"Also, note that the housing bubble explosion was when people stopped being able to afford to continue to pay loans where the introductory rate was something like 1 or 2%. No usury law is ever going to block that – that's overly cheap lending, not overly expensive lending."

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  9. Dear Freddie:

    Thanks for such a generous summary of an important article.

    A couple of points that Geoghegan missed on what caused the anti-anti-usury movement of the 1970s onward:

    First, the inflation of the 1970s made the old anti-usury laws impractical. If interest rates were capped at, say, 9% and prices were expected to rise 10% over the next year, then nobody would lend. So, getting rid of the old interest rate cap laws was justified as simply a practical expedient for adapting to an era of high inflation. (Of course, they weren't put back in place when inflation came back down.)

    Second, opposition to usury was widely seen as anti-Semitic (e.g., Henry Ford's war on New York banks), so it became politically untenable after about 1967.

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  10. i can just hear the 'free market' morons now:

    " it will lead to more black market behavior'
    translation: we have no respect for the law unless its convenient.

    "it is anti'freemarket'
    Translation: We get special privileges from the government and the quasi private fed, but any attempt to attach regulation to those priveldges is 'restricting the free market' in other words, we want federal money lent at a set below market rate, we want that ability to be limited to us, but we want to charge whatever interest rate we want.
    Why can't I, as a consumer, just borrow money from the fed directly, Why do I have ot got o a bank?

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  11. Great article- I have long been against globalism, despite being educated globally.
    I have only met a few economists who "get" this.

    The other problem is the privileged position that real estate occupies in our lending/tax codes.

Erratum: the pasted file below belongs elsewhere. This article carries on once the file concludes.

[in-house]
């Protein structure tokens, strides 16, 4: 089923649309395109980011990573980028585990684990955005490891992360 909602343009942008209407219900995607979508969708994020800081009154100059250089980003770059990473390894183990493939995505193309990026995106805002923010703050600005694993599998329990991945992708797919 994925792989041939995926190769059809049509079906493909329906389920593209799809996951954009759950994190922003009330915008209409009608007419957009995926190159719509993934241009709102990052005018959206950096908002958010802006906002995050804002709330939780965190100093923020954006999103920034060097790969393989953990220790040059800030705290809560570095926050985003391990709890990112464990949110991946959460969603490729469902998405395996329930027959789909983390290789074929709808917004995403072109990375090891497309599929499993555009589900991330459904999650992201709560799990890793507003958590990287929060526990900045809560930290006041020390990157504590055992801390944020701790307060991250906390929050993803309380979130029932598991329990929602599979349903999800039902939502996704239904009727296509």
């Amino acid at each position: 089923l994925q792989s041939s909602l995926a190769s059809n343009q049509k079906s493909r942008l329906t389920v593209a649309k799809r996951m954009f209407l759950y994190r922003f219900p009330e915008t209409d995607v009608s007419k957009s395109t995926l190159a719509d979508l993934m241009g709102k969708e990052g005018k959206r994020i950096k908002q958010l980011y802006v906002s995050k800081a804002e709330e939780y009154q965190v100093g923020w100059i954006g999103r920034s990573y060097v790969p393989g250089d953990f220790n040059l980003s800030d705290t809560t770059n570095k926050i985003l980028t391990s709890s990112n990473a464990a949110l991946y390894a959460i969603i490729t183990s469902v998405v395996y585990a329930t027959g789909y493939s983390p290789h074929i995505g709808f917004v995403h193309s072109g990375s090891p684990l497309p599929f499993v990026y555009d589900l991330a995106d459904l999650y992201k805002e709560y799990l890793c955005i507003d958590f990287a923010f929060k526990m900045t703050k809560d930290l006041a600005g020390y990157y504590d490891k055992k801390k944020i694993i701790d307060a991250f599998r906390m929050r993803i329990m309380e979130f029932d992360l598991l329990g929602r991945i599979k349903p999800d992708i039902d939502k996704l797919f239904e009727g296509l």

Banks lend on assets, they are not venture capitalists. A failed widget compamy has very little value,
    and requires specialised knowledge to exploit. Real estate can be sold to anyone via a simple auction.
    This alone creates a bias toward real estate investing, as capital is more easily available for this type
    of investment.

    But why do we allow interest on real estate loans to be deductible? And why do we allow maintenance expenses
    to be deductible? The purpose of maintenance is to stop the depreciation of a property. We allow maintenance
    expenses to be written off, whose sole purpose is to stop depreciation from occuring, as well as allow (phantom)
    depreciation to offset income!(And every real estate investor believes his property will appreciate,
    or he would rent, rather than buy, if given a choice. We know depreciation (in the tax code) was designed for
    manufacturing assets (assets used in manufacturing- the true basis of wealth)
    that really do depreciate- it is a tax dodge to apply it to real estate- a legal tax dodge, but a dodge.
    This creates enormous tax advantages which favor real estate investors.

    In a "fair" economy, the number of people who are "rich" would be distributed
    fairly evenly across the various ways of getting rich- manufacturing, real estate investing, lending, etc.
    The disproportionate number of real estate billionaires show that the game is "unfair". This is because our tax
    codes allow and encourage real estate as a tax dodge. The wealthy had it set up this way to get around the tax laws.

    This creates an asset class- real estate- which attracts an inordinate amount of investment capital,
    without adding much in the way of "real" (as opposed to paper) wealth.This starves the rest of the
    economy of investment capital, which means that they have to show much higher returns, and we're back
    to your usury argument.

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  12. IMHO, this article is pretty much nonsense. Your thesis rests on a supposed crowding out effect whereby finance took the productive captial of the country at the expense of manufacturing. That thesis is unequivocally incorrect. Until last year there was so much captial available that the threshold to get debt or equity financing was lower than at any point over the last century. A good idea in manufacturing or finance could get find debt or equity financing more readily than at any point in our history.